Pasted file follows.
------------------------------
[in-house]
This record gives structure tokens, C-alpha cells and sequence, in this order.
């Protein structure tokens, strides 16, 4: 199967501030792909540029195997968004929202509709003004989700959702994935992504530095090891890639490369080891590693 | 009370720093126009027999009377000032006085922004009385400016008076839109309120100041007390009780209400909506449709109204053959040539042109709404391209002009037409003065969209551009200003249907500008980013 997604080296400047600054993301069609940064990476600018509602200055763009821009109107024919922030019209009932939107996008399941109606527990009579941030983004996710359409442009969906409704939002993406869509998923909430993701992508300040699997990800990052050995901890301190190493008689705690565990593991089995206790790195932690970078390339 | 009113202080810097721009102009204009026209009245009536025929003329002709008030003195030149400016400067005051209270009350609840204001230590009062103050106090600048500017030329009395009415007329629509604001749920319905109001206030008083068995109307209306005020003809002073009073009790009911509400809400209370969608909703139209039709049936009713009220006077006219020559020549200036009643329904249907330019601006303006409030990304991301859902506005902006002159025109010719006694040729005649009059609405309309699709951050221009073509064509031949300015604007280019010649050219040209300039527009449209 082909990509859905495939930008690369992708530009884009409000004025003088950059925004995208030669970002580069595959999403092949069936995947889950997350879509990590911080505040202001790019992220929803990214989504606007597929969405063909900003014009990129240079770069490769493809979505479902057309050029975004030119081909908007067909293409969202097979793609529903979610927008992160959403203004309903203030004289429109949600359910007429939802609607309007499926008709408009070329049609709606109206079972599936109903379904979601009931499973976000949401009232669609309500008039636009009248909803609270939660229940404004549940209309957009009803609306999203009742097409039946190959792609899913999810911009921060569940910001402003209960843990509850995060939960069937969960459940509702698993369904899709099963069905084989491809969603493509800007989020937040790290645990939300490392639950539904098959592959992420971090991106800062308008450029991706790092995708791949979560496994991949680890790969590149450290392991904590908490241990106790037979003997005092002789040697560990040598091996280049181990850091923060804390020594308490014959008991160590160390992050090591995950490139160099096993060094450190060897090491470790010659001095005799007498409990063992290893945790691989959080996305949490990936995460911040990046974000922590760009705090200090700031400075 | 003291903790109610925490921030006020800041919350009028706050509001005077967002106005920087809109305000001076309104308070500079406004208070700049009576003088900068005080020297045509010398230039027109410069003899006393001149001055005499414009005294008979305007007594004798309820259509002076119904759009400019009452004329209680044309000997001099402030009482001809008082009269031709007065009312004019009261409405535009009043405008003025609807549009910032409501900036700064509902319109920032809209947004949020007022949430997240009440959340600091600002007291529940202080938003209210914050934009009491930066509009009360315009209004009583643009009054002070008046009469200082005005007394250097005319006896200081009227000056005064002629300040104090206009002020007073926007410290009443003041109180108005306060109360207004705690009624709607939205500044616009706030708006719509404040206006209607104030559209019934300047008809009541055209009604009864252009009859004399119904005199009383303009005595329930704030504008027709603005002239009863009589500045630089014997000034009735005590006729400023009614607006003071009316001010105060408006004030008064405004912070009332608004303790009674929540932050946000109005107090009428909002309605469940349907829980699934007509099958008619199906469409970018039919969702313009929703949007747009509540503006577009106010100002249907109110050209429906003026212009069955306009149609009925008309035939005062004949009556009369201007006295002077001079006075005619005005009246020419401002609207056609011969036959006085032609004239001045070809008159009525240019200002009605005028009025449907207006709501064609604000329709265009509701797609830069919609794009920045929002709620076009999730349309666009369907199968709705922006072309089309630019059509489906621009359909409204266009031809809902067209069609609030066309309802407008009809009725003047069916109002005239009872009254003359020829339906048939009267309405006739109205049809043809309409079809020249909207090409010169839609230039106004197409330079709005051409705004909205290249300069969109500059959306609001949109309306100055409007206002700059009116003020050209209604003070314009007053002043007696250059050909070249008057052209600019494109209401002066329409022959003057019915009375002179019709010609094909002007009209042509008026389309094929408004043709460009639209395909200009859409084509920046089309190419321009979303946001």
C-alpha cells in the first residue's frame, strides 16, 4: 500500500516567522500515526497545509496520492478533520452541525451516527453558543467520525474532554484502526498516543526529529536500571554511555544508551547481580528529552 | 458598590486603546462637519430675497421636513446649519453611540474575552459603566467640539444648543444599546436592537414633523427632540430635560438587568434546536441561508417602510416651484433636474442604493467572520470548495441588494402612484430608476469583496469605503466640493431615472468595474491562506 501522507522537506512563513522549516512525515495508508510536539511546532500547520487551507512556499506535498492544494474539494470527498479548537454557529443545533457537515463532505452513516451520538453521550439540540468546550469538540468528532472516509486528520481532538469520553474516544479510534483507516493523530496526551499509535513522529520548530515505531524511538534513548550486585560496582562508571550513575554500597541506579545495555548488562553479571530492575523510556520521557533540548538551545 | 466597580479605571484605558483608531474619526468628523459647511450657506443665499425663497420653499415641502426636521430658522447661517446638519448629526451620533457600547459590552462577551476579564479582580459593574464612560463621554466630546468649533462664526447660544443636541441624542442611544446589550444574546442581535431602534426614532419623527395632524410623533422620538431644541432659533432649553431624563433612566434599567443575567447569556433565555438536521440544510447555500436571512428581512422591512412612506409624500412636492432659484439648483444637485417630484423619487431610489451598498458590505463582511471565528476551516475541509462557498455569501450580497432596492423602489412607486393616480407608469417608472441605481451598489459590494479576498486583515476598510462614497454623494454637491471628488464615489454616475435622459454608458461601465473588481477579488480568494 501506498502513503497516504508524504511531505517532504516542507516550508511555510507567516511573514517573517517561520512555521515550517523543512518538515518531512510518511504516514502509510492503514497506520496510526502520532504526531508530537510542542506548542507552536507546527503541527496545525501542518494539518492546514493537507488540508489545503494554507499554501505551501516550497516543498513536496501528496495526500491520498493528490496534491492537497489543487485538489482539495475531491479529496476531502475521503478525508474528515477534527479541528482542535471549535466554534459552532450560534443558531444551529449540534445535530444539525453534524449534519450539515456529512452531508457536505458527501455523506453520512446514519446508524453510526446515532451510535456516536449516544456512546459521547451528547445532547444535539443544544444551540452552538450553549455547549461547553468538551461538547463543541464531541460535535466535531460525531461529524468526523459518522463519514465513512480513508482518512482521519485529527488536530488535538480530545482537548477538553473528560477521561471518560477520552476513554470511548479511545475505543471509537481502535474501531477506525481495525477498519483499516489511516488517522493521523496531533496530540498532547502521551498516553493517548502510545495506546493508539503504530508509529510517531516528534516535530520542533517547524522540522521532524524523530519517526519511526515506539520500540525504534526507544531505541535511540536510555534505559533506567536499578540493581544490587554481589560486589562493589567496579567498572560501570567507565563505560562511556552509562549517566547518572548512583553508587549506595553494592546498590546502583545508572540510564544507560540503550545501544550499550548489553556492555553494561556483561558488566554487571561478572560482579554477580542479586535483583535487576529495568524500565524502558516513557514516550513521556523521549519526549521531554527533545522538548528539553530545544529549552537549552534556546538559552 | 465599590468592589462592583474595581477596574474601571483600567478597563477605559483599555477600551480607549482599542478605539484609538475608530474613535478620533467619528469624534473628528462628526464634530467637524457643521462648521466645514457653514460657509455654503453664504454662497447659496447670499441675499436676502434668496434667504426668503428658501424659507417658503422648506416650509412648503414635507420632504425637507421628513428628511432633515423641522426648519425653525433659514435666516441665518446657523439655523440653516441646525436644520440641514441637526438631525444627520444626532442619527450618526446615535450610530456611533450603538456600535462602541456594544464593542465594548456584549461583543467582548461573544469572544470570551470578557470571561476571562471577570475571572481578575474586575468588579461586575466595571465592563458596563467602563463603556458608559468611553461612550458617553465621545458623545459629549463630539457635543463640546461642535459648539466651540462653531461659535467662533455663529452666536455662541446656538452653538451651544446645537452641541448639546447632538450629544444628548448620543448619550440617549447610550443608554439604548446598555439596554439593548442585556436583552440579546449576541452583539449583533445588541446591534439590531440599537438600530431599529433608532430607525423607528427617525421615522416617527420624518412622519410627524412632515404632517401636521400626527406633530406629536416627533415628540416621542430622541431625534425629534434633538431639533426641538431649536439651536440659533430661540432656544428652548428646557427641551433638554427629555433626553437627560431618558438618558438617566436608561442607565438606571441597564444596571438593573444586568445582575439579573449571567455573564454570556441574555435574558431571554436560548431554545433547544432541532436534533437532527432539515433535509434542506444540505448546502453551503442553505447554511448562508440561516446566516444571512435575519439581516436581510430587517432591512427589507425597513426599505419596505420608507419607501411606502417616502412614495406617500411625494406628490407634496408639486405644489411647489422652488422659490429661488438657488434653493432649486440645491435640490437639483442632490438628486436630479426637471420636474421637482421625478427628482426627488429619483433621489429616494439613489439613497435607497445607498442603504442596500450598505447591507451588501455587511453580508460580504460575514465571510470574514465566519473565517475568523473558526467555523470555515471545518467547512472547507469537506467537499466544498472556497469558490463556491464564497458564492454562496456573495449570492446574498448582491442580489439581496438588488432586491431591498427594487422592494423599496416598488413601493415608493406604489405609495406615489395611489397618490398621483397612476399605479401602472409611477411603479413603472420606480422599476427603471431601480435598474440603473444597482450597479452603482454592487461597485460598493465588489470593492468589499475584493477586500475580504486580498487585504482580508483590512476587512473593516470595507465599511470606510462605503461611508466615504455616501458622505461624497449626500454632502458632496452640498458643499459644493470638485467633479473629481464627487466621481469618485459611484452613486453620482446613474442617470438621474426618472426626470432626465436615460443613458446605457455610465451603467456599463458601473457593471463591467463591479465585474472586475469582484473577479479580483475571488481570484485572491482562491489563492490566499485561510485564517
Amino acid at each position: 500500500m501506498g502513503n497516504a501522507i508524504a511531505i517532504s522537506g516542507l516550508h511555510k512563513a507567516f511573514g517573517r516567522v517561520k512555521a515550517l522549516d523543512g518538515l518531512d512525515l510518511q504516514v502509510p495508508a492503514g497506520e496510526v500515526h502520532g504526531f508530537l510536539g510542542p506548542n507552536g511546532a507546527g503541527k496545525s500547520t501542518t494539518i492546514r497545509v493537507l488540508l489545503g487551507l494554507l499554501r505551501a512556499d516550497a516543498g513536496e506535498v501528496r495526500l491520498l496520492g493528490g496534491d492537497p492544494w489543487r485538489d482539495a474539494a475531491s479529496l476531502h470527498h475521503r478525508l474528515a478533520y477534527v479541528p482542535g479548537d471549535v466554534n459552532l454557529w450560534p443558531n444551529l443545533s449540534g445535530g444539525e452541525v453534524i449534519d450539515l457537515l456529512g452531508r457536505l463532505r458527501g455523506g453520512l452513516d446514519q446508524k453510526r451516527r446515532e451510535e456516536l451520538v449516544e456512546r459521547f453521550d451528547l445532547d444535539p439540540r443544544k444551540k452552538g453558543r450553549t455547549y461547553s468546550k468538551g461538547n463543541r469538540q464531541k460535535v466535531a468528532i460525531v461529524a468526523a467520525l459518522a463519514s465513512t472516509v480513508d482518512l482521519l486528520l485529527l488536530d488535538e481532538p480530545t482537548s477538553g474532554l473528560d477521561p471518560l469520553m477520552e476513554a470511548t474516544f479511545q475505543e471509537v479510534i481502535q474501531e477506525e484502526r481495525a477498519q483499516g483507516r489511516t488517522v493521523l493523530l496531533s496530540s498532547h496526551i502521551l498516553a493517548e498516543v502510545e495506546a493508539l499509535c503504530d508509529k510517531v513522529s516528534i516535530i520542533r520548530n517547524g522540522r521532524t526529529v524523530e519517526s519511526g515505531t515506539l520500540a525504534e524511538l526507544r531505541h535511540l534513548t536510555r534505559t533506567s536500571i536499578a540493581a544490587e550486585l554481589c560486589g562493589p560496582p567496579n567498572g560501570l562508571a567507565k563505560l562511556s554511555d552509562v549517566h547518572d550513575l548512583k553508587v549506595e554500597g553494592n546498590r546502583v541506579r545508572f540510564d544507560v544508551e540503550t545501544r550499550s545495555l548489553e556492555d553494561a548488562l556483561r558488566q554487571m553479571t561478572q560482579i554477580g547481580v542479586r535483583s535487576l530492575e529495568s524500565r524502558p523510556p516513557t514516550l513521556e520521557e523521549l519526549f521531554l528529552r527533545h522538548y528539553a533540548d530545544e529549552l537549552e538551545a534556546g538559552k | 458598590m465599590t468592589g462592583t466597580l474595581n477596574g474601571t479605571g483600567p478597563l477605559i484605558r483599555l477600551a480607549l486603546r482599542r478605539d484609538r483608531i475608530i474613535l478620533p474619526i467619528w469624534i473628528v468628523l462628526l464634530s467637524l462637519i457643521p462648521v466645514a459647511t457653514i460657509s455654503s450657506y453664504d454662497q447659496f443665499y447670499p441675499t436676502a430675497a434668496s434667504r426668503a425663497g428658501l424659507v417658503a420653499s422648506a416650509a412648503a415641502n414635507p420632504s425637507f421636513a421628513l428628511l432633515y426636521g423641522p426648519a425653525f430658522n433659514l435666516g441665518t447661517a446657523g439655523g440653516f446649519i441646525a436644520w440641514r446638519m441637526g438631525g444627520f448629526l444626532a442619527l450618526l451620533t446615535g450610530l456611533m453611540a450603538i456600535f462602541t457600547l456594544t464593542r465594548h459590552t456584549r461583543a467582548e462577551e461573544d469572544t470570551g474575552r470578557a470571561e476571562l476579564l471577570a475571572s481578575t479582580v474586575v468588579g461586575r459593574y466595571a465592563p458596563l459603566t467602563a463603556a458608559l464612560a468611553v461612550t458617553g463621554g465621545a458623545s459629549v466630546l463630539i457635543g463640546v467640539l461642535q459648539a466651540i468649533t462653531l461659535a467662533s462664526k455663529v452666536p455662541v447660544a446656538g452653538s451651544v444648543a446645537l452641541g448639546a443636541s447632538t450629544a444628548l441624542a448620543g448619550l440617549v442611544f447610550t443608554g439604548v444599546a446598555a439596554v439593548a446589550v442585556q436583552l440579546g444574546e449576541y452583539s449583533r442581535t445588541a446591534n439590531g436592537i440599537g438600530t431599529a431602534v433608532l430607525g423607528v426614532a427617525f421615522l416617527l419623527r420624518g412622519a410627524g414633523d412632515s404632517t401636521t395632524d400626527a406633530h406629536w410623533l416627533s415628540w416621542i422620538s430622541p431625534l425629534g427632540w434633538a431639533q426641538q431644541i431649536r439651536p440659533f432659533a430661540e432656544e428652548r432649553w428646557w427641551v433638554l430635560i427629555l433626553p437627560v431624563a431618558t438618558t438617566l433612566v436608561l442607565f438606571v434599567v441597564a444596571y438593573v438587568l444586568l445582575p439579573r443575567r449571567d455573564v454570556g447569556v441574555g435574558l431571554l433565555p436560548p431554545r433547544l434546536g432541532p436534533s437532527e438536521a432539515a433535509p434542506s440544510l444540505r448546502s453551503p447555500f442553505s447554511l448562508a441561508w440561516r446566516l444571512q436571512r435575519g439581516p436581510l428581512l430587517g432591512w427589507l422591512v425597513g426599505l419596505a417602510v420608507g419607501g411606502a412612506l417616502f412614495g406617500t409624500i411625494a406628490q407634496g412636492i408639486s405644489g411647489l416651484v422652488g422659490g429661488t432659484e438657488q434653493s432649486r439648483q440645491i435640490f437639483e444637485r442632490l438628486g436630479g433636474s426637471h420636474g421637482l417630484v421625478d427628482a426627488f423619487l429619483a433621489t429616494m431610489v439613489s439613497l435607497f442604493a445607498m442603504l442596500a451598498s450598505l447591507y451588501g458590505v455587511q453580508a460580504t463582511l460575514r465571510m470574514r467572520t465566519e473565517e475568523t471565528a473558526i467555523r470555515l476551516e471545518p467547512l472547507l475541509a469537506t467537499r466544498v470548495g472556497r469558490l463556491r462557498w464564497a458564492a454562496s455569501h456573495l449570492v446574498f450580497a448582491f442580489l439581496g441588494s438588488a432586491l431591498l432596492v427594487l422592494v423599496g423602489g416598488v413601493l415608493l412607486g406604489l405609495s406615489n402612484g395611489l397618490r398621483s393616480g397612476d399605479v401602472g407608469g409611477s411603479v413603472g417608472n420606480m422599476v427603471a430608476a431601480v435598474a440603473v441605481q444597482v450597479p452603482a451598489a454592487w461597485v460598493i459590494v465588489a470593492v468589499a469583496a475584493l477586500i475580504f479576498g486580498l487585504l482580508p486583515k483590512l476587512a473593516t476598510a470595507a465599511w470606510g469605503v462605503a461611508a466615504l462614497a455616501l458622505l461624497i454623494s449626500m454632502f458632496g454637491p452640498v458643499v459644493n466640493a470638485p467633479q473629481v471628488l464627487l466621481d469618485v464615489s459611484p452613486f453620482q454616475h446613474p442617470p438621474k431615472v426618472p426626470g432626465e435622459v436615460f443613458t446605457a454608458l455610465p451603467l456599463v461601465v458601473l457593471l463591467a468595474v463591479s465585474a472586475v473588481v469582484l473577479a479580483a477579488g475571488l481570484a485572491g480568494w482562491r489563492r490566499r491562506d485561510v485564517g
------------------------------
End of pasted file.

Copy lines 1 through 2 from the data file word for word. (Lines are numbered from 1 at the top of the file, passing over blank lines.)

[in-house]
This record gives structure tokens, C-alpha cells and sequence, in this order.